Prove that if a^2+b^2 is a multiple of 3 then both a and b are multiples of 3.

Learn about the link between logical arguments and electronic circuits. Investigate the logical connectives by making and testing your own circuits and fill in the blanks in truth tables to record. . . .

Keep constructing triangles in the incircle of the previous triangle. What happens?

Find the smallest positive integer N such that N/2 is a perfect cube, N/3 is a perfect fifth power and N/5 is a perfect seventh power.

Explain why, when moving heavy objects on rollers, the object moves twice as fast as the rollers. Try a similar experiment yourself.

Take any pair of two digit numbers x=ab and y=cd where, without loss of generality, ab > cd . Form two 4 digit numbers r=abcd and s=cdab and calculate: {r^2 - s^2} /{x^2 - y^2}.

An account of methods for finding whether or not a number can be written as the sum of two or more squares or as the sum of two or more cubes.

Learn about the link between logical arguments and electronic circuits. Investigate the logical connectives by making and testing your own circuits and record your findings in truth tables.

Show that the infinite set of finite (or terminating) binary sequences can be written as an ordered list whereas the infinite set of all infinite binary sequences cannot.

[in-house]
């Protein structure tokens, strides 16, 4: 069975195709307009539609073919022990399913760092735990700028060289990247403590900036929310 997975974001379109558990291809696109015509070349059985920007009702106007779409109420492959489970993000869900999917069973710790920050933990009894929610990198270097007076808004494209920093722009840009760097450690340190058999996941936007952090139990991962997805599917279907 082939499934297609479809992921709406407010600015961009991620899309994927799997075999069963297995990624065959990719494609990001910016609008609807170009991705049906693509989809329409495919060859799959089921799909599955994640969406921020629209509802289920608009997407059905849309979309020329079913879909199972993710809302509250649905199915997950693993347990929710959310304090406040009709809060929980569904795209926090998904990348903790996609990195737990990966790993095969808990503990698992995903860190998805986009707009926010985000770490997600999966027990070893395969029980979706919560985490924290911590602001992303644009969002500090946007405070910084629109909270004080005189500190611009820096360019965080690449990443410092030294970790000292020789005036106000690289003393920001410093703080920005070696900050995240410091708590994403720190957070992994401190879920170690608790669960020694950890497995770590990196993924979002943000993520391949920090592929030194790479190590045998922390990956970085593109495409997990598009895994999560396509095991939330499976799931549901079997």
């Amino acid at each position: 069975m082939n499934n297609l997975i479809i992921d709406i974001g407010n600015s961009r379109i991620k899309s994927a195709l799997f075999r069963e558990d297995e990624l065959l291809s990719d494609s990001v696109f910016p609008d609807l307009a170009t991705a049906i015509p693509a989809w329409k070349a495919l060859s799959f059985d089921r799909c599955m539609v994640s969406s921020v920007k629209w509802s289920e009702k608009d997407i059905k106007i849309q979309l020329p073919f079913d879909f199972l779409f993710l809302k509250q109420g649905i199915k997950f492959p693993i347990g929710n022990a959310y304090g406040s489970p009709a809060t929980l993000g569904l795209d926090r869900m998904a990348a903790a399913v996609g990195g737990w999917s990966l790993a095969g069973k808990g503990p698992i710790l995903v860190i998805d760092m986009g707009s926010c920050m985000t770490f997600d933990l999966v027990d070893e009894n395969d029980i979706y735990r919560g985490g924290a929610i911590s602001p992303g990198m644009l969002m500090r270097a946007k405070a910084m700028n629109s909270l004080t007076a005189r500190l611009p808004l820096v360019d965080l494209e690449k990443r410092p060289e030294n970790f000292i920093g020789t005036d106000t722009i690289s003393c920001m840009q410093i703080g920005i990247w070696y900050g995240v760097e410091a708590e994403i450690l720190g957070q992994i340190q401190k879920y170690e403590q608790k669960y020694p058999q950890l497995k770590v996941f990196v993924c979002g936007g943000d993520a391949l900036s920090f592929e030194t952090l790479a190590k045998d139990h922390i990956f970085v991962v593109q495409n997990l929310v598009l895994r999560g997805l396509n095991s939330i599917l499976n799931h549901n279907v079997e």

The tangles created by the twists and turns of the Conway rope trick are surprisingly symmetrical. Here's why!

Imagine we have four bags containing numbers from a sequence. What numbers can we make now?

How many tours visit each vertex of a cube once and only once? How many return to the starting point?

The sums of the squares of three related numbers is also a perfect square - can you explain why?

Take any prime number greater than 3 , square it and subtract one. Working on the building blocks will help you to explain what is special about your results.

Which set of numbers that add to 10 have the largest product?

Can you convince me of each of the following: If a square number is multiplied by a square number the product is ALWAYS a square number...

Caroline and James pick sets of five numbers. Charlie chooses three of them that add together to make a multiple of three. Can they stop him?